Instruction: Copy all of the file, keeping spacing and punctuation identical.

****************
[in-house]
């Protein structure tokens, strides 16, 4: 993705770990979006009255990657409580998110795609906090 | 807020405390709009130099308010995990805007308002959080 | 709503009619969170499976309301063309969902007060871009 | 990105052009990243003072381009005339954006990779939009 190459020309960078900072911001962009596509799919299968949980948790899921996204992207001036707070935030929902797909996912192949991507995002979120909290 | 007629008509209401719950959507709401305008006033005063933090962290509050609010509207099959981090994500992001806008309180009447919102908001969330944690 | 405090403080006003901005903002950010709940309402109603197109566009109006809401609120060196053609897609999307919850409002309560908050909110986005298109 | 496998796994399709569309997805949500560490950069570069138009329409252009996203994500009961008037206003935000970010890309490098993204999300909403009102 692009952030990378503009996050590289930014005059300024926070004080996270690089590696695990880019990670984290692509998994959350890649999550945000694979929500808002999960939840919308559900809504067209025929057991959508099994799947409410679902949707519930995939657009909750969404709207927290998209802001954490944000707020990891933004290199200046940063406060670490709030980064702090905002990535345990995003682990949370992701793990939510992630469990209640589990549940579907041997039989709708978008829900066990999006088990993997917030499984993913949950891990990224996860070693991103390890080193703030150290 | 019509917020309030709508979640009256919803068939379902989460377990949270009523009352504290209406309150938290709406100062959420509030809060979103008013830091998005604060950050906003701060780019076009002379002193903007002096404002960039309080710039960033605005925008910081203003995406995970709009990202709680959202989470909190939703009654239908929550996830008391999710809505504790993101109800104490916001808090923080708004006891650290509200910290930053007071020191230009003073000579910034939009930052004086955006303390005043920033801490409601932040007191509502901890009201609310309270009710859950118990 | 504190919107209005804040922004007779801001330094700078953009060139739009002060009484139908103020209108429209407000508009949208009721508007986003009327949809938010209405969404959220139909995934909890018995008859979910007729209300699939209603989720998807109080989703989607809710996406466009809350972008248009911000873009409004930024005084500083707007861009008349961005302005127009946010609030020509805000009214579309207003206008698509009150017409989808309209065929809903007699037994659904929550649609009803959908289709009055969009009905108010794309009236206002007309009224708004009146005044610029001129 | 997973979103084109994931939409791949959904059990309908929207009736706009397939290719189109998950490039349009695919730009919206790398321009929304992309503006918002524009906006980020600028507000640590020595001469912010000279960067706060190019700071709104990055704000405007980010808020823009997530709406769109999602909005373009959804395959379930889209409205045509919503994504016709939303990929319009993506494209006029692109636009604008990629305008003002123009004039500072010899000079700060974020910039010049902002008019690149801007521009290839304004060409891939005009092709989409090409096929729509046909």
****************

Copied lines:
[in-house]
């Protein structure tokens, strides 16, 4: 993705770990979006009255990657409580998110795609906090 | 807020405390709009130099308010995990805007308002959080 | 709503009619969170499976309301063309969902007060871009 | 990105052009990243003072381009005339954006990779939009 190459020309960078900072911001962009596509799919299968949980948790899921996204992207001036707070935030929902797909996912192949991507995002979120909290 | 007629008509209401719950959507709401305008006033005063933090962290509050609010509207099959981090994500992001806008309180009447919102908001969330944690 | 405090403080006003901005903002950010709940309402109603197109566009109006809401609120060196053609897609999307919850409002309560908050909110986005298109 | 496998796994399709569309997805949500560490950069570069138009329409252009996203994500009961008037206003935000970010890309490098993204999300909403009102 692009952030990378503009996050590289930014005059300024926070004080996270690089590696695990880019990670984290692509998994959350890649999550945000694979929500808002999960939840919308559900809504067209025929057991959508099994799947409410679902949707519930995939657009909750969404709207927290998209802001954490944000707020990891933004290199200046940063406060670490709030980064702090905002990535345990995003682990949370992701793990939510992630469990209640589990549940579907041997039989709708978008829900066990999006088990993997917030499984993913949950891990990224996860070693991103390890080193703030150290 | 019509917020309030709508979640009256919803068939379902989460377990949270009523009352504290209406309150938290709406100062959420509030809060979103008013830091998005604060950050906003701060780019076009002379002193903007002096404002960039309080710039960033605005925008910081203003995406995970709009990202709680959202989470909190939703009654239908929550996830008391999710809505504790993101109800104490916001808090923080708004006891650290509200910290930053007071020191230009003073000579910034939009930052004086955006303390005043920033801490409601932040007191509502901890009201609310309270009710859950118990 | 504190919107209005804040922004007779801001330094700078953009060139739009002060009484139908103020209108429209407000508009949208009721508007986003009327949809938010209405969404959220139909995934909890018995008859979910007729209300699939209603989720998807109080989703989607809710996406466009809350972008248009911000873009409004930024005084500083707007861009008349961005302005127009946010609030020509805000009214579309207003206008698509009150017409989808309209065929809903007699037994659904929550649609009803959908289709009055969009009905108010794309009236206002007309009224708004009146005044610029001129 | 997973979103084109994931939409791949959904059990309908929207009736706009397939290719189109998950490039349009695919730009919206790398321009929304992309503006918002524009906006980020600028507000640590020595001469912010000279960067706060190019700071709104990055704000405007980010808020823009997530709406769109999602909005373009959804395959379930889209409205045509919503994504016709939303990929319009993506494209006029692109636009604008990629305008003002123009004039500072010899000079700060974020910039010049902002008019690149801007521009290839304004060409891939005009092709989409090409096929729509046909």